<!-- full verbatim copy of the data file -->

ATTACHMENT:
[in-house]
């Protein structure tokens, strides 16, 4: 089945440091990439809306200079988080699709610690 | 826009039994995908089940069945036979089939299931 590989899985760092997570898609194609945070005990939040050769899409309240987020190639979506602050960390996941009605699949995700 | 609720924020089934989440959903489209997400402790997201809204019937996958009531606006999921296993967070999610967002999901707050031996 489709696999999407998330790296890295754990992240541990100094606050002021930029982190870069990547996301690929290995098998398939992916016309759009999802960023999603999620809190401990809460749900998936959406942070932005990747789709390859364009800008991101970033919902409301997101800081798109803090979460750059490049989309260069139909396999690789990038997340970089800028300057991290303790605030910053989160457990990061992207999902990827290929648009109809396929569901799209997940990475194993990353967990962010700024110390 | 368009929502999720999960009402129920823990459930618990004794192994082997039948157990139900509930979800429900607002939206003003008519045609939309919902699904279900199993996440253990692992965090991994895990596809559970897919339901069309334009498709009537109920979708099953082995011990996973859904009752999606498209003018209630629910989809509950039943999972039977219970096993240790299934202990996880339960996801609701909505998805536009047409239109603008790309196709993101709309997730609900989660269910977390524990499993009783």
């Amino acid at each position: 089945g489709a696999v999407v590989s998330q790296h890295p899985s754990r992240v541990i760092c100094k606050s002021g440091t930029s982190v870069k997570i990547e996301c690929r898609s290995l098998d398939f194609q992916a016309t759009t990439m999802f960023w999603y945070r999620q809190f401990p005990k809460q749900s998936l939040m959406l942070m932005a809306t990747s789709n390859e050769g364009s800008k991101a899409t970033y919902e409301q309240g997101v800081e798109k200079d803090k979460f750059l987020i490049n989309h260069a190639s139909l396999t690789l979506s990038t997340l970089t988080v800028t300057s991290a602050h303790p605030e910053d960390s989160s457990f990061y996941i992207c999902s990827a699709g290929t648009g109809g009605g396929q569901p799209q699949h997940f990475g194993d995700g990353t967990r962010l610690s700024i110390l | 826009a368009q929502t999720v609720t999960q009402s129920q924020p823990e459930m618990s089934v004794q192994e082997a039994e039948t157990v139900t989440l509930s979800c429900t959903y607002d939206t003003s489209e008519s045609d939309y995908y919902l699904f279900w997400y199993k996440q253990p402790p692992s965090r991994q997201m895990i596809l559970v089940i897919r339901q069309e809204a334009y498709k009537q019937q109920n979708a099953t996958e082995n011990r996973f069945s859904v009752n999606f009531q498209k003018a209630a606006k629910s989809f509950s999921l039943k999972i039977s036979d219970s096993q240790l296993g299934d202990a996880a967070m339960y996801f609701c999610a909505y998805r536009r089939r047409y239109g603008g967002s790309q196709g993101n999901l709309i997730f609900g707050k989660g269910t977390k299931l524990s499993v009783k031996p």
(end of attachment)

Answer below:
[in-house]
């Protein structure tokens, strides 16, 4: 089945440091990439809306200079988080699709610690 | 826009039994995908089940069945036979089939299931 590989899985760092997570898609194609945070005990939040050769899409309240987020190639979506602050960390996941009605699949995700 | 609720924020089934989440959903489209997400402790997201809204019937996958009531606006999921296993967070999610967002999901707050031996 489709696999999407998330790296890295754990992240541990100094606050002021930029982190870069990547996301690929290995098998398939992916016309759009999802960023999603999620809190401990809460749900998936959406942070932005990747789709390859364009800008991101970033919902409301997101800081798109803090979460750059490049989309260069139909396999690789990038997340970089800028300057991290303790605030910053989160457990990061992207999902990827290929648009109809396929569901799209997940990475194993990353967990962010700024110390 | 368009929502999720999960009402129920823990459930618990004794192994082997039948157990139900509930979800429900607002939206003003008519045609939309919902699904279900199993996440253990692992965090991994895990596809559970897919339901069309334009498709009537109920979708099953082995011990996973859904009752999606498209003018209630629910989809509950039943999972039977219970096993240790299934202990996880339960996801609701909505998805536009047409239109603008790309196709993101709309997730609900989660269910977390524990499993009783």
């Amino acid at each position: 089945g489709a696999v999407v590989s998330q790296h890295p899985s754990r992240v541990i760092c100094k606050s002021g440091t930029s982190v870069k997570i990547e996301c690929r898609s290995l098998d398939f194609q992916a016309t759009t990439m999802f960023w999603y945070r999620q809190f401990p005990k809460q749900s998936l939040m959406l942070m932005a809306t990747s789709n390859e050769g364009s800008k991101a899409t970033y919902e409301q309240g997101v800081e798109k200079d803090k979460f750059l987020i490049n989309h260069a190639s139909l396999t690789l979506s990038t997340l970089t988080v800028t300057s991290a602050h303790p605030e910053d960390s989160s457990f990061y996941i992207c999902s990827a699709g290929t648009g109809g009605g396929q569901p799209q699949h997940f990475g194993d995700g990353t967990r962010l610690s700024i110390l | 826009a368009q929502t999720v609720t999960q009402s129920q924020p823990e459930m618990s089934v004794q192994e082997a039994e039948t157990v139900t989440l509930s979800c429900t959903y607002d939206t003003s489209e008519s045609d939309y995908y919902l699904f279900w997400y199993k996440q253990p402790p692992s965090r991994q997201m895990i596809l559970v089940i897919r339901q069309e809204a334009y498709k009537q019937q109920n979708a099953t996958e082995n011990r996973f069945s859904v009752n999606f009531q498209k003018a209630a606006k629910s989809f509950s999921l039943k999972i039977s036979d219970s096993q240790l296993g299934d202990a996880a967070m339960y996801f609701c999610a909505y998805r536009r089939r047409y239109g603008g967002s790309q196709g993101n999901l709309i997730f609900g707050k989660g269910t977390k299931l524990s499993v009783k031996p």